Microsoft chief executive Steve Ballmer told resellers at the European Partner conference that anyone in danger of losing business to Star Office should email him and he would send in the cavalry.
In a question and answer session after his closing speech a delegate asked what he should do faced with public sector customers interested in Star Office, Sun's budget rival to Microsoft Office. Ballmer replied: “Email me immediately and we’ll send in the cavalry. I’m joking...but I’m not. There is no reason to lose business to Star Office - it’s as good as what we were shipping seven years ago, it’s not compatible with Microsoft Office and it’s missing key applications like Outlook.”
Ballmer said there was a perception that Microsoft was more expensive but they would happily take a Total Cost of Ownership test. He added that some governments talk about open source software being better - but that was something the company would debate.
“You’ll get Microsoft people very interested very quickly, if not, tell me and I’ll get them interested very very quickly.”
The Microsoft boss opened his speech by thanking partners for their work over the year, noting that the firm had seen the second best growth in its history for the fiscal year ended in June. He said Microsoft’s partner model would be “tweaked” but not face fundamental change.
Ballmer said innovation would continue to drive the company’s growth but he did not rule out acquistions. Asked if he would consider a pay-per-use model he said customers rarely asked for it, and those who did were really asking for a lower price. But he said Microsoft was looking at metering technology for data centres where there is demand for systems to provide back-up or occasional use at peak times.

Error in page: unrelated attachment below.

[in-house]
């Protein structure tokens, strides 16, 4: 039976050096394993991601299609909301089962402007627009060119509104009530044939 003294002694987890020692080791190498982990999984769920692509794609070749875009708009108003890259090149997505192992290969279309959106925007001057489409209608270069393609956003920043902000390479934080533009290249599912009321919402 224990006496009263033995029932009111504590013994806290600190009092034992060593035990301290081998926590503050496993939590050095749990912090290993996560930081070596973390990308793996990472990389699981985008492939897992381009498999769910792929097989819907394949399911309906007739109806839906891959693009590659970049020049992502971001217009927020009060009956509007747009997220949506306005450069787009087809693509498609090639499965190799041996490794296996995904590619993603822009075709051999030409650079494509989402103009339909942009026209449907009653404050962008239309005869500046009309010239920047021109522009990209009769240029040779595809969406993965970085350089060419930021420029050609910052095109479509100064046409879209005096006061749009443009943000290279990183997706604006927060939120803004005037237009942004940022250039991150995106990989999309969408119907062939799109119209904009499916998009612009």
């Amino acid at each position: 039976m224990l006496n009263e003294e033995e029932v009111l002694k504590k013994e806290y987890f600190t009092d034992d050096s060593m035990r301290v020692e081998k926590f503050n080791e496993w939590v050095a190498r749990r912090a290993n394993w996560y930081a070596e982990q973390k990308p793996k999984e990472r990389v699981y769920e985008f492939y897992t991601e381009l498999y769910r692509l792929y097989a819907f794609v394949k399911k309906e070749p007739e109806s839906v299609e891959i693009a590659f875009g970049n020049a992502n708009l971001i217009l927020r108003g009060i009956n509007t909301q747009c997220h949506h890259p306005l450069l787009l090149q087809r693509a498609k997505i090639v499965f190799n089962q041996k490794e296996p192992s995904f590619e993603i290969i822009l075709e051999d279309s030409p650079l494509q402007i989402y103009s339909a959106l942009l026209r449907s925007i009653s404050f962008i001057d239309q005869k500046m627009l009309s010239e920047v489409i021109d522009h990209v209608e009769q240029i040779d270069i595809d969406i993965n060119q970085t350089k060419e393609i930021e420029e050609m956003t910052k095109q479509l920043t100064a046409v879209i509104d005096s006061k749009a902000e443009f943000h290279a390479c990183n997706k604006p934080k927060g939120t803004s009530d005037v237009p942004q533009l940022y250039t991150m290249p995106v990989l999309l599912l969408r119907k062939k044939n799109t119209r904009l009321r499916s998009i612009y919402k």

Asked what new technologies particularly excited him Ballmer said: “Natural language stuff and speech recognition. Mobile devices which can use wireless and 3G networks will surprise people. And I’m very excited about interactive TV, admittedly I’ve been excited about it for about eight years but the market might be ready for it now.”
When asked, at a separate press Q&A, what impact the firm’s ongoing fight with European Commission meant to partners, Ballmer said no partners had asked him about it. He blamed the success of Linux in the public sector on influential academics, who favour it because universities are Unix environments, and policticians reacting to “noisy constituents - and those Linux people are noisy.”
Ballmer was also asked how he saw the future role of offshore development. He said the firm had small development centres in China and India, as well as higher cost locations like Denmark. He said it was not just about cost but skills - India and China produce more computing graduates than almost anywhere else. ®